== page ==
Definitions of restraint

There is confusion surrounding the definition of restraint. The Oxford Dictionary 1993 defines restraint as “the deprivation or restriction of liberty or freedom of action or movement”. Duff et al 1996 reported there is no precise legal definition of restraint. In broad terms, it means restricting someone’s liberty or preventing them from doing something they want to do.

Others suggested that physical restraint refers to actions or procedures, which are designed to limit or suppress movement or mobility (Harris 1996) or defined as “an episode where staff had as part of clinical management, been required to lay hands on the patient without his or her consent” (Smith and Humphreys 1997).

The purpose of restraint is also viewed as “taking control of a dangerous situation and to limit the patient’s freedom for no longer than is necessary to end or significantly reduce the threat to himself or those around” (Mental Health Act Code of Practice (HMSO 1993). Harris J 1996 interjected that “physical restraint procedures were used for managing challenging behaviour presented by mentally retarded adults and children”, while Willis and LaVigna 1985 stated that it was “an emergency management procedure often used as a last resort”; Mcdonnell et al 1993 argued that “the aim primarily was to manage the violent individual and not to treat them”.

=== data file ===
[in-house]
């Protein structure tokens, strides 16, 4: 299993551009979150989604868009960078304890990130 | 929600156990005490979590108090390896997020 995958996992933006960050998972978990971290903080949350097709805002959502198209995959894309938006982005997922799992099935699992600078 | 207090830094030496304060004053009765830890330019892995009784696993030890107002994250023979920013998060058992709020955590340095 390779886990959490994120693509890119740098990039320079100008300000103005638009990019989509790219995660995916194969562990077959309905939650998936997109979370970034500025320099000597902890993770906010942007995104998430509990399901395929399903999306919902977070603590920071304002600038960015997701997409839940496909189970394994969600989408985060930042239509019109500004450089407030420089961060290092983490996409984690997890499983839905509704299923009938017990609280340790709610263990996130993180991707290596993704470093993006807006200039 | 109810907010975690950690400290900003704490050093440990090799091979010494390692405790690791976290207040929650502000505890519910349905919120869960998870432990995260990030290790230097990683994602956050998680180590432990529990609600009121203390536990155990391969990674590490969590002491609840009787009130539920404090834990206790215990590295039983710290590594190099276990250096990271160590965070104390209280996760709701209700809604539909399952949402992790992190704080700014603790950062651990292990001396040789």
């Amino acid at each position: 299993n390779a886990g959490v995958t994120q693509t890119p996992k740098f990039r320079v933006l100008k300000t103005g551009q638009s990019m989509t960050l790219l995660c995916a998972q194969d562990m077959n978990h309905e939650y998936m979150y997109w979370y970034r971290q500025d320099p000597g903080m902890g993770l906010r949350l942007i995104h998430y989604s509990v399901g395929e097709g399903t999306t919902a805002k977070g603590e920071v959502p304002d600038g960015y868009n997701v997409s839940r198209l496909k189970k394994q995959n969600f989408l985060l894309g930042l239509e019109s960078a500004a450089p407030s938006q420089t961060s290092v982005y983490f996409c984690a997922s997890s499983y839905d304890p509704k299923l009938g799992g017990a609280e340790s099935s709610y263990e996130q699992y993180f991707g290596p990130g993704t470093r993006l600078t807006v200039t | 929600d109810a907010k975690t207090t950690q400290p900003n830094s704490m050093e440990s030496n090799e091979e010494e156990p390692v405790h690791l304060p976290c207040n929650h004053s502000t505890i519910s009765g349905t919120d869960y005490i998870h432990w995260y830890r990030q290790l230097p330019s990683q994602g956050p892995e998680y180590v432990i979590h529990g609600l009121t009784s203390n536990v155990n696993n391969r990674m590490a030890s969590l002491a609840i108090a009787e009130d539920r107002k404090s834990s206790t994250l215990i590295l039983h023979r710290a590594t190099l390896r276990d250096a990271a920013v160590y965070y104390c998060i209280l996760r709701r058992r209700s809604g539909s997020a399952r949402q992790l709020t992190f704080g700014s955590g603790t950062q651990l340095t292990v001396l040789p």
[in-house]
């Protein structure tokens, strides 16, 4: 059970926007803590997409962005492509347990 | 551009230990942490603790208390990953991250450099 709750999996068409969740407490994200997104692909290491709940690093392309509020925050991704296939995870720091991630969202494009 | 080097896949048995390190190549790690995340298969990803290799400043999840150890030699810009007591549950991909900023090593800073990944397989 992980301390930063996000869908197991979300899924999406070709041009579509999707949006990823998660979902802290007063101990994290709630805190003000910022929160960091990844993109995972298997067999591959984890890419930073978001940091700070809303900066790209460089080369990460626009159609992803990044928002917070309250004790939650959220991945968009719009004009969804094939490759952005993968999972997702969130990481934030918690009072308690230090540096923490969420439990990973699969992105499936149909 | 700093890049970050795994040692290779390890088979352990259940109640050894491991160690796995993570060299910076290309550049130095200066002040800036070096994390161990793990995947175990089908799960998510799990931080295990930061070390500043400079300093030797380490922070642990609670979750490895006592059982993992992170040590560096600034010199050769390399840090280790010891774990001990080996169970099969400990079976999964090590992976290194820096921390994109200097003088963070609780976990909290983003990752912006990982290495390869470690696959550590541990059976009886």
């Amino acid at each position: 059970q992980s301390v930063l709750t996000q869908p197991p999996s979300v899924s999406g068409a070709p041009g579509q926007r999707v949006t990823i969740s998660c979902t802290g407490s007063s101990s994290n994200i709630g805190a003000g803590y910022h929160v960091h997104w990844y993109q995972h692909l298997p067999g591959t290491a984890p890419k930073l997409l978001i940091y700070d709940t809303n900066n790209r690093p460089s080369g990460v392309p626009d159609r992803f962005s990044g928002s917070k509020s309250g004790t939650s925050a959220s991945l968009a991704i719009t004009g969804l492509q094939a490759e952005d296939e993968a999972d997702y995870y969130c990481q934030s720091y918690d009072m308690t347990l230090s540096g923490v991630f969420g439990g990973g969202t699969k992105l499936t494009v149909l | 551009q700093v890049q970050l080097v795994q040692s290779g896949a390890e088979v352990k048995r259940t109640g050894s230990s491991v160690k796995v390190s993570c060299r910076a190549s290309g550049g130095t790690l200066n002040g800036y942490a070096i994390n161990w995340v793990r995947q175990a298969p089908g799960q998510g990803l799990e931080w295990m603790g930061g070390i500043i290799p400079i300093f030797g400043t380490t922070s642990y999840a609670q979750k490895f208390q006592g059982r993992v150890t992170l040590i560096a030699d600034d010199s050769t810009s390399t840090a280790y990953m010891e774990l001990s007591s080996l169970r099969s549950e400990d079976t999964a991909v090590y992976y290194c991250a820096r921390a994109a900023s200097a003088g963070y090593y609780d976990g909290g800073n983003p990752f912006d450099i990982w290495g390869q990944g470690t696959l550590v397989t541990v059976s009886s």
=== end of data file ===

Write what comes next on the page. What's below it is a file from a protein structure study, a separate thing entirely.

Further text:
According to Bonner et al 2002, “control and restraint involves the use of techniques which endeavour to contain violent or potentially violent situations in a safe manner”. Harris and Rice 1986 referred to restraint as “the self-initiated application of manual physical control to a patient”. The Royal College of Psychiatrist (RCP 1998) indicated that “physical restraint should be a last resort, only being used in an emergency where there appears to be a real possibility of significant harm if withheld”. Lefensky et al 1978 and Harvey and Schepers 1977, simply mentioned that “arm locks were used to restrain people”. Interestingly most of the restraint definitions mentioned in this study sample tended to associate restraint with the management of violent situations, when violence is not the sole antecedent trigger for restraint applications.